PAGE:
“You did not hear them coming. You hardly heard them go. The grass bent down, sprang up again. They passed like cloud shadows downhill…
The boys of summer, running.” – Ray Bradbury
reading savoring a bit of Ray Bradbury’s Dandelion Wine this summer for the first time in a long time. I’m not quite sure when I first happened upon the book. I loved Bradbury’s Sci-Fi stuff in high school. He was one of the few authors I would read for pleasure in those days. I probably picked it up thinking it would whisk me off to some other universe to tell a great truth about my own. I was in for a surprise instead. Dandelion Wine is a visit to yesteryear set here on Earth, and in a small town in Illinois at that – not too far removed from the Midwestern town I lived in at the time. While the book enchanted me with its retelling of a magical boyhood summer of 1928, it did in fact take me to another, future universe – my own. I just didn’t know it at the time.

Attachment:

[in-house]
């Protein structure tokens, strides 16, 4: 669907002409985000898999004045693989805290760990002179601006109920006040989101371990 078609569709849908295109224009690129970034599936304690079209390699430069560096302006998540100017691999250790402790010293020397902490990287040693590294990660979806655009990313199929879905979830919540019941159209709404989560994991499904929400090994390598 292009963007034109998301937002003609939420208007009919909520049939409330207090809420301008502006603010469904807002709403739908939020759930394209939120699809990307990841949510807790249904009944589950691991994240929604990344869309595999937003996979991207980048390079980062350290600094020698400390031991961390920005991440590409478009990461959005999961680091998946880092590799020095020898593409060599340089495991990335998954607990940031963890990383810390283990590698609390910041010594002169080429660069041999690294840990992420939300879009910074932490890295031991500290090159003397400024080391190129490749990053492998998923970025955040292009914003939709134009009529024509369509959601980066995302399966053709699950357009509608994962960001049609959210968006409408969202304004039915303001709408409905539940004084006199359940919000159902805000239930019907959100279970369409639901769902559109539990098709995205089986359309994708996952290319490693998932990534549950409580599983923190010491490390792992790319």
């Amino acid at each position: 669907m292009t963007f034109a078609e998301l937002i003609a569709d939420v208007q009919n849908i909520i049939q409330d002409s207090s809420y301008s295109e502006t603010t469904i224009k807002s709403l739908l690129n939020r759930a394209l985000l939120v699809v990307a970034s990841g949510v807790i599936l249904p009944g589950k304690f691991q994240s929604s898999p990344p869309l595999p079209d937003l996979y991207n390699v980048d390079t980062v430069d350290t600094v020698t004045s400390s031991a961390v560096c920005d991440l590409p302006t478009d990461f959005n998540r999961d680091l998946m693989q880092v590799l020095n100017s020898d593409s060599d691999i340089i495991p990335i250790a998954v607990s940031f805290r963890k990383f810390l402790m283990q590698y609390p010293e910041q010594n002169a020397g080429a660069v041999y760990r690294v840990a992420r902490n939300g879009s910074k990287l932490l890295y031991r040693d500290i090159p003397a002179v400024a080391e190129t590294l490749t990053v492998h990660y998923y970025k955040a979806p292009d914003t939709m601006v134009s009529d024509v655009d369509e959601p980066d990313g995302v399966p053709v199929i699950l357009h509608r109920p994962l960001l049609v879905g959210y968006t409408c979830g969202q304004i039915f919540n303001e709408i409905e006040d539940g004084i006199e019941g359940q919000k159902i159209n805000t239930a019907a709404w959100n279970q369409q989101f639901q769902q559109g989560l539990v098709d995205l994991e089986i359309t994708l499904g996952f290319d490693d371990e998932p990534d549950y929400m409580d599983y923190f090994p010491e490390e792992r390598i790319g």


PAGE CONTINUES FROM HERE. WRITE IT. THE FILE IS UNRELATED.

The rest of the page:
It’s almost August and the back-to-school buzz is already loud in our ears. And I worry that maybe it’s been too busy of a summer. Through my adult eyes I see my work and our less-than-spotless home and the pressures of keeping all the balls juggling. And I wonder if they feel the magic. Have I done enough? Are we making memories yet? Have I failed to orchestrate the perfect summer for them?
But then I sneak a chapter at night as they sleep passed out from a full day of sun and dirt, or as they explore the merits of yet another new park, or as I ride in the passenger seat on the way to grandmas. And I remember how many times I’ve heard one of them proclaim that this day, Mom, is the best day ever. Until the next day, of course. And I remember that I am not the magic maker. I remember that just letting them be and go and do (as much as a four-year-old can) is part of the magic sometimes, too.
As I re-read this treasure this season, now with my own two boys of summer bending the grass, I’m finding the eyes to see it – the magic of a simple summer in Illinois- through theirs. What a gift.
If only they could stay this age forever…
A version of this post also appears on the Holli Long Photography blog.